In this regard, to ensure effective implementation, it is also important to address perceptions of isolation and loneliness on the part of employees through the implementation of certain practices. "Face-to-face interaction, the ongoing exchange of information and leadership training have all been highlighted as good practices for preventing isolation."
So, what? Alicia and I have been working remotely for most of the last 30 years. It’s easy for consultants to arrange their own working conditions, and we like working from home.
However, for most people the danger of social isolation is very real. When we talk to employers, they tell us that there is a considerable productivity fall-off in remote working. There are many factors which lead to this deficit, but mostly it’s the fall-off in communication, the loss of the opportunity to casually exchange ideas, difficulties in collaboration and the fall-off in trust which are to blame.
The NYT has a good piece on remote working which is well worth the read.
Join the discussion
More from this issue of TR
The challenge of keeping an audience engaged: how language shapes attention
Brands want consumers to watch their ads, leaders want employees to read their emails, and teachers want students to listen to their lectures—and I want you to go on reading TR.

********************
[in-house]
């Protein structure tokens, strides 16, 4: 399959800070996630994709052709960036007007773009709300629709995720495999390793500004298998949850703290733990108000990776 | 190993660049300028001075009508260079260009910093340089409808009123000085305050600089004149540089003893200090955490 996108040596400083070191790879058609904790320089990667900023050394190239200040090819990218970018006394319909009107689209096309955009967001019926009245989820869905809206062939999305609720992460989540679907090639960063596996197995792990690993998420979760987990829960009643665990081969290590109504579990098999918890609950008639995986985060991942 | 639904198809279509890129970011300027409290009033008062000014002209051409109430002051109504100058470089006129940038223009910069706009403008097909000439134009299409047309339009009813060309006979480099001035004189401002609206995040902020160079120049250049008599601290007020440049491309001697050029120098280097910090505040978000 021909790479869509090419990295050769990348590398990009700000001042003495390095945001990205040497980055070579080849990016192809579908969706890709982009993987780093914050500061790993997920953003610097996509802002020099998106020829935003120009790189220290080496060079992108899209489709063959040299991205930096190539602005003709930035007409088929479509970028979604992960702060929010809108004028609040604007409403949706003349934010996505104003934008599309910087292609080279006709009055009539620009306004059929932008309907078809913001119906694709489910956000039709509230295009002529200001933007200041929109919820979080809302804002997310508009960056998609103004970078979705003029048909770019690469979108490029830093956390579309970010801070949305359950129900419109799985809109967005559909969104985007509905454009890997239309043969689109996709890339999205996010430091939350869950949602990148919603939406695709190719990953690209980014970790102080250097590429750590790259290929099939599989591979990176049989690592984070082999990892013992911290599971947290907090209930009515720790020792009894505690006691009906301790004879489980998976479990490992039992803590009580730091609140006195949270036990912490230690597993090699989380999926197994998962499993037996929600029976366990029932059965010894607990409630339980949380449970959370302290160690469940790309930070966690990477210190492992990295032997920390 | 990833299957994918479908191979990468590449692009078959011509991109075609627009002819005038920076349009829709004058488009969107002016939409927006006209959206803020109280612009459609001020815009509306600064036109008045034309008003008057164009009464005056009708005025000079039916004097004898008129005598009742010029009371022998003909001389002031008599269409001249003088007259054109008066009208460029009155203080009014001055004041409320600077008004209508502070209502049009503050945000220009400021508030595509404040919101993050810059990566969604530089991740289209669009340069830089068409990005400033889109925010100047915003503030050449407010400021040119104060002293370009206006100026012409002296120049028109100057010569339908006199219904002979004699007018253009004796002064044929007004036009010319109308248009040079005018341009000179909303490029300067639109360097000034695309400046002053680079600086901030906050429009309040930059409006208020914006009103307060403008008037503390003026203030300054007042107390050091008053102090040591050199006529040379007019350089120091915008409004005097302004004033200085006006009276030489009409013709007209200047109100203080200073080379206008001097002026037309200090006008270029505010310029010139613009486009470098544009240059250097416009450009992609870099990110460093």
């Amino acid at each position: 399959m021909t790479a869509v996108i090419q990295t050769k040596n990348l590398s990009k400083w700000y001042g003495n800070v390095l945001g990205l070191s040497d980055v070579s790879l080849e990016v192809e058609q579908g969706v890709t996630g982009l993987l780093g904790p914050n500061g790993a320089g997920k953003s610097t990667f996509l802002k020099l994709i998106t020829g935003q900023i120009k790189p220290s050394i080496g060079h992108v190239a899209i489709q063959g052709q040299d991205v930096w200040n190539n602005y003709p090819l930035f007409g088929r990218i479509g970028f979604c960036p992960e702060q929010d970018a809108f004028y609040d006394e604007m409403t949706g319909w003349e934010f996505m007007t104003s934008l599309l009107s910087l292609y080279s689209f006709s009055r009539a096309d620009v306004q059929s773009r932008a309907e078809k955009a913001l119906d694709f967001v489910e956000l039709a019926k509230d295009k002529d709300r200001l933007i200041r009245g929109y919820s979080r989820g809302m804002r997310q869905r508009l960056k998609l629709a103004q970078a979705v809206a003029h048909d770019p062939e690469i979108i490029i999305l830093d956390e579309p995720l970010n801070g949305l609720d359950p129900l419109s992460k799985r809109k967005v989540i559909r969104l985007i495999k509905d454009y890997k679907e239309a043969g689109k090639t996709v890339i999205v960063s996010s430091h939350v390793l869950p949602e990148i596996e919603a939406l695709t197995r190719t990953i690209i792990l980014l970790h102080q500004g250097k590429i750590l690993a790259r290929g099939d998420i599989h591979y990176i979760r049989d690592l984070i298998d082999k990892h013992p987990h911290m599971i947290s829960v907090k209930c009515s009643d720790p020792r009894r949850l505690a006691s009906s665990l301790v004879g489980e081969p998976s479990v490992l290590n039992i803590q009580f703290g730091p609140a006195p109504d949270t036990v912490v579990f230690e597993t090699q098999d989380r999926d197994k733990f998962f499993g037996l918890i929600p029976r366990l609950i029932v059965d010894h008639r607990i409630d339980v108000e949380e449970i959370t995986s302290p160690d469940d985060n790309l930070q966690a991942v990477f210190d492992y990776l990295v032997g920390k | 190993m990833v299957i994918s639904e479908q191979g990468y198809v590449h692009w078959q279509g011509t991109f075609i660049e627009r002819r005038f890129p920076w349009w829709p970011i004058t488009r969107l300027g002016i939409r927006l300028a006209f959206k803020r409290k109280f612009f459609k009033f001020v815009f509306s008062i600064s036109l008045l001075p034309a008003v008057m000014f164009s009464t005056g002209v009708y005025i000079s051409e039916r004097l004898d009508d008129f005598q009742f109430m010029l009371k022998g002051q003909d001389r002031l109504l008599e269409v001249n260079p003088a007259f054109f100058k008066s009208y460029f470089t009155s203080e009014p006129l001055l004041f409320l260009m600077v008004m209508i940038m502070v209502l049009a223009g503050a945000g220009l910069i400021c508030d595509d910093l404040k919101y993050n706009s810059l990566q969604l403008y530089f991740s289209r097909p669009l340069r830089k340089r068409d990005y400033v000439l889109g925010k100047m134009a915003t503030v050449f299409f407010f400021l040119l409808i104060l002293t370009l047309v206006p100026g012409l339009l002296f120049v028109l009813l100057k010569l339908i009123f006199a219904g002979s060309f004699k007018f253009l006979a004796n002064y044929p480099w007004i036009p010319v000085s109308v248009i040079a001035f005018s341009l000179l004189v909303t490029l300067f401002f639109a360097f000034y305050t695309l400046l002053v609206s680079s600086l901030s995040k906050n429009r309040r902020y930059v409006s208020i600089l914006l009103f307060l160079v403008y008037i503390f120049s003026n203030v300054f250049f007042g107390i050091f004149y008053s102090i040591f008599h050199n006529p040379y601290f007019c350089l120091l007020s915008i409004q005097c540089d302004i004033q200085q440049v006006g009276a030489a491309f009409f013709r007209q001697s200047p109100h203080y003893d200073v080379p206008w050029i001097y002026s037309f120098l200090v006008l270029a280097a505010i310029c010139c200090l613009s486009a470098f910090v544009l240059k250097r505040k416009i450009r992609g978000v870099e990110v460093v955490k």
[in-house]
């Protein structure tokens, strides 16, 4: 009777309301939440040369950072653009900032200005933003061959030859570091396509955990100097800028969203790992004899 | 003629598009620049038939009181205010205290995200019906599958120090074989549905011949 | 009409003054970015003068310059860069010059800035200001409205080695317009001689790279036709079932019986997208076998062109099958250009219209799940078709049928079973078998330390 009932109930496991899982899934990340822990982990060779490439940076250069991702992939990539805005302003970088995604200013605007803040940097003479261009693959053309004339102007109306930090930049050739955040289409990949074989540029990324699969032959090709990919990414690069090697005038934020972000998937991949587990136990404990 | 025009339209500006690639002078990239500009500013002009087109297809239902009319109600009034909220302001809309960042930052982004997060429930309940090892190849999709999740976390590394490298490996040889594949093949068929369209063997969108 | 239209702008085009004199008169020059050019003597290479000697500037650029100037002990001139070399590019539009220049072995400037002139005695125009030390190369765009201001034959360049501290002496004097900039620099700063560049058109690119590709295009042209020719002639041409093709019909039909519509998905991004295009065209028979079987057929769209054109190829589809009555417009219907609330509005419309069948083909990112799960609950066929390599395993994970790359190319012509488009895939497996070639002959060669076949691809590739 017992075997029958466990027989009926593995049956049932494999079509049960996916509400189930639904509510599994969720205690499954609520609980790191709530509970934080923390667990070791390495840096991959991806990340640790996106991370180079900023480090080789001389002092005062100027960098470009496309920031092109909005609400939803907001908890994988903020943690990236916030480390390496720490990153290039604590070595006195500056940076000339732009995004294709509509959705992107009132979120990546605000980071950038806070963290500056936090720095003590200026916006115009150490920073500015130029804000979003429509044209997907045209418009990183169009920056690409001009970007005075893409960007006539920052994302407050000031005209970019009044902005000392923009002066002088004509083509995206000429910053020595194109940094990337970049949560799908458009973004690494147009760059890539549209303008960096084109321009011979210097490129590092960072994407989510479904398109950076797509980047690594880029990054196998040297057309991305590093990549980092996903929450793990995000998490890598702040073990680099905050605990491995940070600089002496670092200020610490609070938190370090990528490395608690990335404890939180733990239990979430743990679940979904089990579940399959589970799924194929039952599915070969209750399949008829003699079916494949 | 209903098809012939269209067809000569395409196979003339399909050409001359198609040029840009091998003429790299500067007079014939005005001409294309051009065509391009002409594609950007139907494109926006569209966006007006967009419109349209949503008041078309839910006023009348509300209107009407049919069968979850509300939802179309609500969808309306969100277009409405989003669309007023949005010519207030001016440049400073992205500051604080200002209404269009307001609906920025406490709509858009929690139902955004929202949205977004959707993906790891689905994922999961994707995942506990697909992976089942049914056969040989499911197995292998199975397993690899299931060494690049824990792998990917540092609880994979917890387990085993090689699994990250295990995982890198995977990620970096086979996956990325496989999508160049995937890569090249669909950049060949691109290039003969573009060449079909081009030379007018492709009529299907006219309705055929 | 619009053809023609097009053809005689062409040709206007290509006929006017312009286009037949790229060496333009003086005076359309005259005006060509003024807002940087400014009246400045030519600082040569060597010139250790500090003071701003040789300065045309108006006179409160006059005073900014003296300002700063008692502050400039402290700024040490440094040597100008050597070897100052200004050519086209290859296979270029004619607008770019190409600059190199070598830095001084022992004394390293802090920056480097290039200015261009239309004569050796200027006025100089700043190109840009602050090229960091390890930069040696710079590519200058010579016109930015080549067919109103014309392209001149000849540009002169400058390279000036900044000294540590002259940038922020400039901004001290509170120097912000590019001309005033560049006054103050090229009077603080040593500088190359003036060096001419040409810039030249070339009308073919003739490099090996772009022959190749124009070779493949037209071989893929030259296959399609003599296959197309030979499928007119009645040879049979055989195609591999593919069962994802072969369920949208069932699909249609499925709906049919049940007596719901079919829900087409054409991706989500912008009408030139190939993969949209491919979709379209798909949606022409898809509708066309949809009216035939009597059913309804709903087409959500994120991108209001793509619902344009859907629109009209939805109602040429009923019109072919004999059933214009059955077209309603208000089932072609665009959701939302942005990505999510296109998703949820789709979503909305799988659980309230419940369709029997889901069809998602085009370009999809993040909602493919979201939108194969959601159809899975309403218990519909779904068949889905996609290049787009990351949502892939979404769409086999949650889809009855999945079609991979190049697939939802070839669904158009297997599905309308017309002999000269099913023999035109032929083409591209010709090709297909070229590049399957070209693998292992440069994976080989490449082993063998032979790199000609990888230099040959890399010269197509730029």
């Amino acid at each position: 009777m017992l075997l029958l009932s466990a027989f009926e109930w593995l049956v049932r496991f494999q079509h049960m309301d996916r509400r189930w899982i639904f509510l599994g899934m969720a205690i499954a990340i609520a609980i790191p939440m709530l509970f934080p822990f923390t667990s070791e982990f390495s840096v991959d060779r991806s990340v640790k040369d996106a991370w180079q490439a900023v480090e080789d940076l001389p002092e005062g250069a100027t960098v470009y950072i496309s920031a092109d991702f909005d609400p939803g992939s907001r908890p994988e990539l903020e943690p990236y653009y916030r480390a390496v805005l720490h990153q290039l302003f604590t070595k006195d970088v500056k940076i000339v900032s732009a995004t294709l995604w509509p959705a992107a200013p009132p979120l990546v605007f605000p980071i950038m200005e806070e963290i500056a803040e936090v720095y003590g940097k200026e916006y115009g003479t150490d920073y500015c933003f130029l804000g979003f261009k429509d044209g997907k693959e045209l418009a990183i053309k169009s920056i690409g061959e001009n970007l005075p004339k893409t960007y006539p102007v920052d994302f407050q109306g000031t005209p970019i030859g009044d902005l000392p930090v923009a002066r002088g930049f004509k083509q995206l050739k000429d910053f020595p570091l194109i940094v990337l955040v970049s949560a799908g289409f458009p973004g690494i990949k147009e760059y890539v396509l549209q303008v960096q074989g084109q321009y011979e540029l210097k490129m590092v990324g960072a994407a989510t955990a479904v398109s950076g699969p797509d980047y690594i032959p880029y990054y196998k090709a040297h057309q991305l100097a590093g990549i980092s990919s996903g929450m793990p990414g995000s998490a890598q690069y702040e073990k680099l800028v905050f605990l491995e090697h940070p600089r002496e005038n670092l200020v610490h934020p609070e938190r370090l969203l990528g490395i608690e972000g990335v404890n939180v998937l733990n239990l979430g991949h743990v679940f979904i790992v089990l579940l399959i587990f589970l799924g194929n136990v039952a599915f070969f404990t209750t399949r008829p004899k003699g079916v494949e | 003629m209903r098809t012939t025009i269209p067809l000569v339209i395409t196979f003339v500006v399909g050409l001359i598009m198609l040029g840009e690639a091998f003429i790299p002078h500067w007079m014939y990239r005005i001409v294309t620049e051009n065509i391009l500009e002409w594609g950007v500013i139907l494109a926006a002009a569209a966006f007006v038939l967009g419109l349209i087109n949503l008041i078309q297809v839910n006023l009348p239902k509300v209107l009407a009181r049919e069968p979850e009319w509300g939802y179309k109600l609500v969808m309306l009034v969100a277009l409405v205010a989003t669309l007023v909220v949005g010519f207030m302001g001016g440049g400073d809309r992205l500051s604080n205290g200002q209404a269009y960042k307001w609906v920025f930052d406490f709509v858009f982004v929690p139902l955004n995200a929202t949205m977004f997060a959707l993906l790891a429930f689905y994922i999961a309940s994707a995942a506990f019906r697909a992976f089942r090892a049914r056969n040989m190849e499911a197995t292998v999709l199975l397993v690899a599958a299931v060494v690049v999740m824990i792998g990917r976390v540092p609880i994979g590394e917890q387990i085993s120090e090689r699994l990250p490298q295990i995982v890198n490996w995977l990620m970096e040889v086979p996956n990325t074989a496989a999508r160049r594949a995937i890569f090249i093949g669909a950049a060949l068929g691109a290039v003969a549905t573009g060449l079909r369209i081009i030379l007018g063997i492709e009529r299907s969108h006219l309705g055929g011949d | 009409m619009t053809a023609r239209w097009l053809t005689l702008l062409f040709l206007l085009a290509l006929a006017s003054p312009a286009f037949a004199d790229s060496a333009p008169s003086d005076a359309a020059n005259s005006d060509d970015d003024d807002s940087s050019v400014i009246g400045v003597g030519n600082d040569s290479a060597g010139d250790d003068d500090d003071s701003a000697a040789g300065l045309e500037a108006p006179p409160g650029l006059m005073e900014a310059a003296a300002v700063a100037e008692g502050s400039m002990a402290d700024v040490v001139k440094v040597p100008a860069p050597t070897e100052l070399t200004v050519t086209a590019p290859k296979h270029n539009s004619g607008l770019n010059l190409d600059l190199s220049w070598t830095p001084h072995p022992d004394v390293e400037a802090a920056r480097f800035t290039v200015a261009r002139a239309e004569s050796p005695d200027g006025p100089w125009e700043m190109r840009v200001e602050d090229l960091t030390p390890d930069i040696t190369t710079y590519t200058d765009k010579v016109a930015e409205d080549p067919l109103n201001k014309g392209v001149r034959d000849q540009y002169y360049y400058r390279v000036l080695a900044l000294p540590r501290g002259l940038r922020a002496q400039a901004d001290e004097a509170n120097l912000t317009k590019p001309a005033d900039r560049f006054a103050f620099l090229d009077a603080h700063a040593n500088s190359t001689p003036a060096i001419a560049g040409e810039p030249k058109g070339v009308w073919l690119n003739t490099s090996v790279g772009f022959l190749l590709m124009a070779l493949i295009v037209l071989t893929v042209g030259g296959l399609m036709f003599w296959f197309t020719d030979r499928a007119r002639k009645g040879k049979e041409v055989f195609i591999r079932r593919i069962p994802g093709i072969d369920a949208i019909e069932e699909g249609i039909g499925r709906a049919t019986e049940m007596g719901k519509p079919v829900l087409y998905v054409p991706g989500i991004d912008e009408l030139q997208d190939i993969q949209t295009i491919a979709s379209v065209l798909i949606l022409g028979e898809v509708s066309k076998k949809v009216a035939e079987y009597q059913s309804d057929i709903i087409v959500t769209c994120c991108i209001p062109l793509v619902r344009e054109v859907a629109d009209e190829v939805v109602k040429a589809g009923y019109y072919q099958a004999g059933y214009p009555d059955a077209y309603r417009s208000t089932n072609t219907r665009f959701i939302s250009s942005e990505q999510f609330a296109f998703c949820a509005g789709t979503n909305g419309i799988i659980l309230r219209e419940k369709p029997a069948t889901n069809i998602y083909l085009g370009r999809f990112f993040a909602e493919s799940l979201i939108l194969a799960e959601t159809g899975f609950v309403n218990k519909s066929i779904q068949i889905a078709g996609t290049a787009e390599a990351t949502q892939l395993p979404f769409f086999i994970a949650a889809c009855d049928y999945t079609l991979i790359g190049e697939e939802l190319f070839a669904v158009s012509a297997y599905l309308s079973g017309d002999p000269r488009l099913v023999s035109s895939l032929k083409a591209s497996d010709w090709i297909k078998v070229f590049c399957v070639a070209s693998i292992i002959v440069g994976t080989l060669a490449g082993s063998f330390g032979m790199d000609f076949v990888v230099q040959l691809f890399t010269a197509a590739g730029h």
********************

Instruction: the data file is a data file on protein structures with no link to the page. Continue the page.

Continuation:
Managers exploit loyal workers
"Managers targeted loyal workers because they believe that loyalty comes with a duty to make personal sacrifices for their company."
You might be interested inBack to Today's Research
People prefer friendliness, trustworthiness in teammates over skill competency
People who are friendly and trustworthy are more likely to be selected for teams than those who are known for just their skill competency and personal reputation.
Humans have just four goals
New research suggests that the broadest aspects of human motivation are overwhelmingly social in nature - the need to belong.
Join our tribe
Subscribe to Dr. Bob Murray’s Today’s Research, a free weekly roundup of the latest research in a wide range of scientific disciplines. Explore leadership, strategy, culture, business and social trends, and executive health.